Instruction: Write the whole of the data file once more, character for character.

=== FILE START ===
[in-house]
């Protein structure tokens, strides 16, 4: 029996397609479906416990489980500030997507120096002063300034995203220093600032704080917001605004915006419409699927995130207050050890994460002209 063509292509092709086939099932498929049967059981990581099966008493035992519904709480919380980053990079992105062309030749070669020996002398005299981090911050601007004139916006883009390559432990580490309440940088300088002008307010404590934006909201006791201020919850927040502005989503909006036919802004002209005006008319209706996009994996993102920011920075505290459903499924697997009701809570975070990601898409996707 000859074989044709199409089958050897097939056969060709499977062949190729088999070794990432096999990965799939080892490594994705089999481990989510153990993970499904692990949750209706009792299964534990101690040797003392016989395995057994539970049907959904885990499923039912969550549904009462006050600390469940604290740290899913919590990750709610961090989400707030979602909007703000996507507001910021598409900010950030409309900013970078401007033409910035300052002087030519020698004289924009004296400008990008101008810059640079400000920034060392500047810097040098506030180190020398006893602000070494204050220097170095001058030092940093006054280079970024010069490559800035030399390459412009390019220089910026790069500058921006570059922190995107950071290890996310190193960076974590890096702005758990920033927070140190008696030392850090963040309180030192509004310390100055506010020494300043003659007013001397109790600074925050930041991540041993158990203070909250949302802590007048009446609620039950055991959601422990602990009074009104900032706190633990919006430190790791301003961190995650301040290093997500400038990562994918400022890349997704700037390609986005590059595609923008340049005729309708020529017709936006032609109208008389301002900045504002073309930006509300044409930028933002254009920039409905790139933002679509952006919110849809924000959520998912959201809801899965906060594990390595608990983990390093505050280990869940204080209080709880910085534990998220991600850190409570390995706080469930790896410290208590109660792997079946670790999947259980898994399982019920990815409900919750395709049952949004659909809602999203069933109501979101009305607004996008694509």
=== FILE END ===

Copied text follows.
[in-house]
């Protein structure tokens, strides 16, 4: 029996397609479906416990489980500030997507120096002063300034995203220093600032704080917001605004915006419409699927995130207050050890994460002209 063509292509092709086939099932498929049967059981990581099966008493035992519904709480919380980053990079992105062309030749070669020996002398005299981090911050601007004139916006883009390559432990580490309440940088300088002008307010404590934006909201006791201020919850927040502005989503909006036919802004002209005006008319209706996009994996993102920011920075505290459903499924697997009701809570975070990601898409996707 000859074989044709199409089958050897097939056969060709499977062949190729088999070794990432096999990965799939080892490594994705089999481990989510153990993970499904692990949750209706009792299964534990101690040797003392016989395995057994539970049907959904885990499923039912969550549904009462006050600390469940604290740290899913919590990750709610961090989400707030979602909007703000996507507001910021598409900010950030409309900013970078401007033409910035300052002087030519020698004289924009004296400008990008101008810059640079400000920034060392500047810097040098506030180190020398006893602000070494204050220097170095001058030092940093006054280079970024010069490559800035030399390459412009390019220089910026790069500058921006570059922190995107950071290890996310190193960076974590890096702005758990920033927070140190008696030392850090963040309180030192509004310390100055506010020494300043003659007013001397109790600074925050930041991540041993158990203070909250949302802590007048009446609620039950055991959601422990602990009074009104900032706190633990919006430190790791301003961190995650301040290093997500400038990562994918400022890349997704700037390609986005590059595609923008340049005729309708020529017709936006032609109208008389301002900045504002073309930006509300044409930028933002254009920039409905790139933002679509952006919110849809924000959520998912959201809801899965906060594990390595608990983990390093505050280990869940204080209080709880910085534990998220991600850190409570390995706080469930790896410290208590109660792997079946670790999947259980898994399982019920990815409900919750395709049952949004659909809602999203069933109501979101009305607004996008694509």